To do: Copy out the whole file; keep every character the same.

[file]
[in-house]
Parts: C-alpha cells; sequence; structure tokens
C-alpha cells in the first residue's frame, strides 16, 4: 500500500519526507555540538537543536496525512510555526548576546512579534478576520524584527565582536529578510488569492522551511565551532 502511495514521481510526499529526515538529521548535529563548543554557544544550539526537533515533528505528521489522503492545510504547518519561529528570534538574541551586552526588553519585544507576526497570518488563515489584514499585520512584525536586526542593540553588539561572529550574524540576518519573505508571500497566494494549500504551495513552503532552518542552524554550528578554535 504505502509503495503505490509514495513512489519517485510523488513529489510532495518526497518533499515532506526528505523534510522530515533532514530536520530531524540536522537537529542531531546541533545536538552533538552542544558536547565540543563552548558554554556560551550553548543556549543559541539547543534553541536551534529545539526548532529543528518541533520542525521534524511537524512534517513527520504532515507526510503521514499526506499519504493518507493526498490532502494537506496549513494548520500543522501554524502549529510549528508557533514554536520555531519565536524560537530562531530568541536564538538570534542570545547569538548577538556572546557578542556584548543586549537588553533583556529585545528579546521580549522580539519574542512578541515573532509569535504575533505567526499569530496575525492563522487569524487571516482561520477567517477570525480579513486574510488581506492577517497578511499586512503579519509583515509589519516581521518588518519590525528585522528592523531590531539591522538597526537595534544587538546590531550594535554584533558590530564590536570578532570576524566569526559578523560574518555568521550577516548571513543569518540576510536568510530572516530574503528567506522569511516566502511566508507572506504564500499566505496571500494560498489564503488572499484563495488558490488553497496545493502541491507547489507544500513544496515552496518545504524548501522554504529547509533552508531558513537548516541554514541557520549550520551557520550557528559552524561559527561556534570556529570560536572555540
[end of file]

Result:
[in-house]
Parts: C-alpha cells; sequence; structure tokens
C-alpha cells in the first residue's frame, strides 16, 4: 500500500519526507555540538537543536496525512510555526548576546512579534478576520524584527565582536529578510488569492522551511565551532 502511495514521481510526499529526515538529521548535529563548543554557544544550539526537533515533528505528521489522503492545510504547518519561529528570534538574541551586552526588553519585544507576526497570518488563515489584514499585520512584525536586526542593540553588539561572529550574524540576518519573505508571500497566494494549500504551495513552503532552518542552524554550528578554535 504505502509503495503505490509514495513512489519517485510523488513529489510532495518526497518533499515532506526528505523534510522530515533532514530536520530531524540536522537537529542531531546541533545536538552533538552542544558536547565540543563552548558554554556560551550553548543556549543559541539547543534553541536551534529545539526548532529543528518541533520542525521534524511537524512534517513527520504532515507526510503521514499526506499519504493518507493526498490532502494537506496549513494548520500543522501554524502549529510549528508557533514554536520555531519565536524560537530562531530568541536564538538570534542570545547569538548577538556572546557578542556584548543586549537588553533583556529585545528579546521580549522580539519574542512578541515573532509569535504575533505567526499569530496575525492563522487569524487571516482561520477567517477570525480579513486574510488581506492577517497578511499586512503579519509583515509589519516581521518588518519590525528585522528592523531590531539591522538597526537595534544587538546590531550594535554584533558590530564590536570578532570576524566569526559578523560574518555568521550577516548571513543569518540576510536568510530572516530574503528567506522569511516566502511566508507572506504564500499566505496571500494560498489564503488572499484563495488558490488553497496545493502541491507547489507544500513544496515552496518545504524548501522554504529547509533552508531558513537548516541554514541557520549550520551557520550557528559552524561559527561556534570556529570560536572555540